• Did the Israelites ever had idols?
  • What did God think when they made a golden calf at Mount Sinai?

Israelites worshiped idols, wrongly of course, but as I said, God also commanded them to make graven images, including the bronze serpents, which brought healing. Jesus compared himself to these bronze serpents, prefiguring his crucifixion: (John 3:14: "As Moses lifted up the serpent in the wilderness, even so must the Son of Man be lifted up.")

Eric

Kristi replied:

Yes, but he used his holy spirit to make things.

His active force is also his will. Read Genesis 1.

It doesn't mention the holy spirit. I'll do a little more research.

Kristi

Eric replied:

You said:
Yes, but he used his holy spirit to make things.

Well, yes, all the Persons of the Holy Trinity are always involved in every action of God.

They act in concert just as one contractor might delegate another contractor to do work, so might the Father have delegated the person of the Holy Spirit to make things.

You said:
His active force is also his will. Read Genesis 1. It doesn't mention the Holy Spirit.

Sure it does. You just have to go back to the Hebrew. It says,

"God's ruach was moving to and fro over the surface of the waters."

Ruach is a Hebrew word that means breath, wind, or spirit. (The translation "active force" is not a literal translation — it is a misleading paraphrase.) It is the same word found in:

  • Genesis 6:3
  • Genesis 45:27
  • Exodus 28:3
  • Numbers 5:14
  • Deuteronomy 2:30
  • Psalm 31:5, and
  • Psalm 51:11.

Note that the verse I quoted says nothing about Jehovah. It says:

"The same [holy] spirit performs, making a distribution just as it wills."

The willing is proper to the Spirit.

  • Why would it say this if the will is proper to Jehovah?

It says "it", not "he". That proves it.

Again, a will is not a force. A will is part of one's rational faculties. You have a will.

  • Do you have an "active force" that is your will?
  • Is your spirit not distinct from your will?

Eric

Kristi replied:

Genesis 1 says "his active force", right?

He said "let light come to be".

  • If God himself created everything, where was the Holy Spirit?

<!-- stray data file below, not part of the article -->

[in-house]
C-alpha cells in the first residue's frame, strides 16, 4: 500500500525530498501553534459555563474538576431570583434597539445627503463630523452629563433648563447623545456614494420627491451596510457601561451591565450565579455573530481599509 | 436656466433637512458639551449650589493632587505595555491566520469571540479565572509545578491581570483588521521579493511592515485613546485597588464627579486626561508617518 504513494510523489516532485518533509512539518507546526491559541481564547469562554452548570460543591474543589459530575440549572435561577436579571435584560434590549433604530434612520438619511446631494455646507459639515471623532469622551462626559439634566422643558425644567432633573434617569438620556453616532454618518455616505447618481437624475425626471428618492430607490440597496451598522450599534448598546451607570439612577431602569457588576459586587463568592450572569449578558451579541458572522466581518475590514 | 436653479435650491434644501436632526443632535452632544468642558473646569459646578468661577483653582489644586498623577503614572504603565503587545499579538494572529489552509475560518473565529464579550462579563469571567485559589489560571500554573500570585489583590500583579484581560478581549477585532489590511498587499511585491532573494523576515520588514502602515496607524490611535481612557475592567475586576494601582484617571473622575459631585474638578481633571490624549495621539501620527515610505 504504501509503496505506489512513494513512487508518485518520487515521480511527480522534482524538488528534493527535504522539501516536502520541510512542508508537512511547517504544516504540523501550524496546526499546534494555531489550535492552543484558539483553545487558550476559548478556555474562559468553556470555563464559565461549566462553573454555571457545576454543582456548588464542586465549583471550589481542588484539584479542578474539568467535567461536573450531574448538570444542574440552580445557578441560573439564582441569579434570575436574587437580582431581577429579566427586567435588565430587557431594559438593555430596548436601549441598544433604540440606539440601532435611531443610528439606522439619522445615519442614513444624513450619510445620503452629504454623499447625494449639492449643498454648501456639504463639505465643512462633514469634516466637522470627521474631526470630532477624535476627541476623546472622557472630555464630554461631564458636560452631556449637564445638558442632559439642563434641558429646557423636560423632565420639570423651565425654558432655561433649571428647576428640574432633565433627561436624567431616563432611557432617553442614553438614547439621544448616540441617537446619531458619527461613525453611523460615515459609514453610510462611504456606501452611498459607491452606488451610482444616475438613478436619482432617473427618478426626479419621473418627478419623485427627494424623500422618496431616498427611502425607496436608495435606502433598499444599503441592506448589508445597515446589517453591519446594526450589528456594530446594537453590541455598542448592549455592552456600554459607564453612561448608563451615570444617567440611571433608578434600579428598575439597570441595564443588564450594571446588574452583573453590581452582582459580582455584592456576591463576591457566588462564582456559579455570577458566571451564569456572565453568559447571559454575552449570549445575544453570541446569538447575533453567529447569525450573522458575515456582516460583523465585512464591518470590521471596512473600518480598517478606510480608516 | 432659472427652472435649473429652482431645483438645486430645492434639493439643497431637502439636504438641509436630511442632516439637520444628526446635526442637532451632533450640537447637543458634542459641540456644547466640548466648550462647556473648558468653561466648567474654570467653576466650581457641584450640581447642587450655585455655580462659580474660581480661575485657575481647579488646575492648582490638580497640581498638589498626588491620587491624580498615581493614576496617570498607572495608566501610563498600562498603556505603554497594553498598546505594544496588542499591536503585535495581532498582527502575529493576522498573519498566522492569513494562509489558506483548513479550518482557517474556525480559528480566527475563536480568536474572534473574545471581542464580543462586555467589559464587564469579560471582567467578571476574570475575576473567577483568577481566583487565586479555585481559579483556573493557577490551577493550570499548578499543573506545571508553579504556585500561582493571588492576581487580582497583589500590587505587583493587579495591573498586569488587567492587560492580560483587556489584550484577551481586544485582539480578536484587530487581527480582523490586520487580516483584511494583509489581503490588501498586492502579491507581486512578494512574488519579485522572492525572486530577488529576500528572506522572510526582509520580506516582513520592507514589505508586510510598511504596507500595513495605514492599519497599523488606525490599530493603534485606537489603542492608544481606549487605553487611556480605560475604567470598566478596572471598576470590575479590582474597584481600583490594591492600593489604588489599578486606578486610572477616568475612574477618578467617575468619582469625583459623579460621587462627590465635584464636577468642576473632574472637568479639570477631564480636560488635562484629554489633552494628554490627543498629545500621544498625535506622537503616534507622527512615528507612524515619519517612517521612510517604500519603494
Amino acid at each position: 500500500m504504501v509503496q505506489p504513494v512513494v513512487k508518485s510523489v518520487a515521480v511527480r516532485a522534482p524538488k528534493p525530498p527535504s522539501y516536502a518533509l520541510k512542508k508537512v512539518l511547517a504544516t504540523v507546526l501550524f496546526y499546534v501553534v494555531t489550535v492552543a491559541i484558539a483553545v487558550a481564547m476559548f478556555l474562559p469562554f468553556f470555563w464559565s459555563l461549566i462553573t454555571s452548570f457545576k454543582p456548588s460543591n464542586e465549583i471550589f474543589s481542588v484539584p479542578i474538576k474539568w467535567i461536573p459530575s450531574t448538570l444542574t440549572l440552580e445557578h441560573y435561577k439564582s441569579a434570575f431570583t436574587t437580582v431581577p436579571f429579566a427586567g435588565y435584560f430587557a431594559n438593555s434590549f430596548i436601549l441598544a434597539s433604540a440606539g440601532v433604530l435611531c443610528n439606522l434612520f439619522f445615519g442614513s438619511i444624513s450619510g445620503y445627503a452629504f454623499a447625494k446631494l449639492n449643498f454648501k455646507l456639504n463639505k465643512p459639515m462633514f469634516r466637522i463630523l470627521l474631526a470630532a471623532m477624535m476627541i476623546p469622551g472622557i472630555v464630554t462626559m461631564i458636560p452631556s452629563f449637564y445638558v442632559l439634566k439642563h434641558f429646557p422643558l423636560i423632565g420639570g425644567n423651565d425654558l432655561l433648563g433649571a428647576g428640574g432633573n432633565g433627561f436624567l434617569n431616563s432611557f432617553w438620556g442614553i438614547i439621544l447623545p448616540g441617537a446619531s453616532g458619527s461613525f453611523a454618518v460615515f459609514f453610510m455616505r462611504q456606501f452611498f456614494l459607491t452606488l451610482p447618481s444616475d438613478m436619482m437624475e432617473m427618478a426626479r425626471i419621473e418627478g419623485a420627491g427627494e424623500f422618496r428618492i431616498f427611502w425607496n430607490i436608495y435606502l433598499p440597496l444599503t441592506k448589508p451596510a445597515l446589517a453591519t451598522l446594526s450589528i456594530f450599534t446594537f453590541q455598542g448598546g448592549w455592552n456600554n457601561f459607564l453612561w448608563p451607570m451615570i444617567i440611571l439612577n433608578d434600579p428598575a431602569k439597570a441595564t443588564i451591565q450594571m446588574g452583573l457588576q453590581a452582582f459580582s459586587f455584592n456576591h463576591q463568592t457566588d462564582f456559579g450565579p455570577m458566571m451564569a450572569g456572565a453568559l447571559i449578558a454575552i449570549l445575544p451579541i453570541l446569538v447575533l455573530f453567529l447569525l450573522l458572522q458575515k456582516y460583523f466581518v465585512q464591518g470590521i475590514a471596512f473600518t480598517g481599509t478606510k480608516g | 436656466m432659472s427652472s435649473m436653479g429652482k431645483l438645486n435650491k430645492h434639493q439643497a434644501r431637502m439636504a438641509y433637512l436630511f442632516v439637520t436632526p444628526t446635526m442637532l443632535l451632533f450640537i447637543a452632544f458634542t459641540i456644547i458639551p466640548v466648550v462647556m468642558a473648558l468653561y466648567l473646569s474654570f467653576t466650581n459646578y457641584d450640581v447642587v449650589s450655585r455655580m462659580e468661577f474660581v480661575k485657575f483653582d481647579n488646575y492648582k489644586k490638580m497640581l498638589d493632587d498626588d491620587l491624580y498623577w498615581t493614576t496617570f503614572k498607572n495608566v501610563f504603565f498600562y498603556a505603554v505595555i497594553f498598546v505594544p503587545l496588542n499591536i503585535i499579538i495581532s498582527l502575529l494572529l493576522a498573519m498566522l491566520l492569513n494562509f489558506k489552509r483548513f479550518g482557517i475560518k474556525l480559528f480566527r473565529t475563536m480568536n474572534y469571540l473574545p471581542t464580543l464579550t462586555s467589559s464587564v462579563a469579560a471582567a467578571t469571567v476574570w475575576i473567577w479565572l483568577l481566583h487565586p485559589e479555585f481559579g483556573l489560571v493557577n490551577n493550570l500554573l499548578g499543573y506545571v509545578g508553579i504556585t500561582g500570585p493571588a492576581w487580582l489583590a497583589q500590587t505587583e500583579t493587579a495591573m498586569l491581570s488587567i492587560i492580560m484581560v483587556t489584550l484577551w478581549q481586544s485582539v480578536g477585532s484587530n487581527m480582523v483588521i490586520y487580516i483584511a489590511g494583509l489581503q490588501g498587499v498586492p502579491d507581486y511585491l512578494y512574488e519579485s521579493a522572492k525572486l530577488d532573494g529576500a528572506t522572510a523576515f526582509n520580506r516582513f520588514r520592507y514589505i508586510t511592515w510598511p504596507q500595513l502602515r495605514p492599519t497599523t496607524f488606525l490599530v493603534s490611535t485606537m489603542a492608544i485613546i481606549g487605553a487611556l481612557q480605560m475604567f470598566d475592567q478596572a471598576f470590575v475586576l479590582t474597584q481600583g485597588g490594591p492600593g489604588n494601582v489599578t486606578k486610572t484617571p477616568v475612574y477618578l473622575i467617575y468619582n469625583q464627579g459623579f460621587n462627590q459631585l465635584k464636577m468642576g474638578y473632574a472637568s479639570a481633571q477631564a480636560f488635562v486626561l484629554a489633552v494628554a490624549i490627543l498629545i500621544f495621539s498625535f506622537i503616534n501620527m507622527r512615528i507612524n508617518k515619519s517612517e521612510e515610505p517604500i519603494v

John 1:2 says "this one was in the beginning with god".

His Holy Spirit isn't his son and it's not a person.

Matthew 3:16 said it came descending down as a dove.

  • If god is the Holy Spirit too, where did that "Holy Spirit" come from [and/or] who said
    "This is my son" from heaven?

Kristi

Eric replied:

You said:
Genesis 1 says "his active force", right?

No, this is a terrible paraphrase. The Hebrew word, ruach, means "breath, wind, or spirit".
See different translations. Yours is the only one that translates it "active force".

You said:
He said "let light come to be". If God himself created everything, where was the Holy Spirit?

Hovering over the waters, but I thought you said God used the Spirit to create?

You said:
John 1:2 says "this one was in the beginning with god".

You're confusing the Word — Jesus — with the Spirit. (John 1:1, 14)

You said:
His Holy Spirit isn't his son and it's not a person.

But it wills! According to your own translation! Only a Person can will.

You said:
Matthew 3:16 said it came descending down as a dove.

Sure. And if looked at Revelation 5:6 where Jesus is portrayed as a Lamb, if you took this out of context and knew nothing else, you might not think he is not personal, either, but other verses suggest He is, just as other verses suggest the Spirit is.

In Genesis 18, three men visit Abraham. They prophesy the birth of Isaac. It seems that this was a revelation of God, the Holy Trinity (v. 13, vv. 16-17, 22, 33, v. 19:1). So here we have a epiphany of the Holy Spirit where he appears in a personal form rather than an impersonal one.

You said:
If god is the Holy Spirit too, where did that "Holy Spirit" come from [and/or] who said
"This is my son" from heaven?

The Father said "This is my son." I'm not sure what you mean by "where did that 'Holy Spirit' " come from.

  • He came from heaven in the form of a dove; not what we'd expect, true, but who are we to tell God how He is to appear, or make arbitrary judgments about how He can appear?

So my point is don't take the dove appearance out of context, and conclude that the Holy Spirit must be impersonal (i.e. an active force and not a person) because he once appeared as an animal.

Eric

Eric replied:

Hi, Kristi —

Here is something that might help you understand the Holy Trinity.

We know that God is love (1 John 4:8). Love, of its very nature, is not selfish (1 Corinthians 13:5), but is directed toward another person. God exists from all eternity. If God is love, then God must be loving for all eternity, yet one cannot love without another person to love.

This means that it is impossible for God to be love without another eternal person to love, thus it is necessary for there to be more than one eternal person in God. Otherwise, there can be no authentic love, for a solitary person cannot love (nor can God, who is eternal, depend on something not eternal, viz. creation, to be Who He is.)

Eric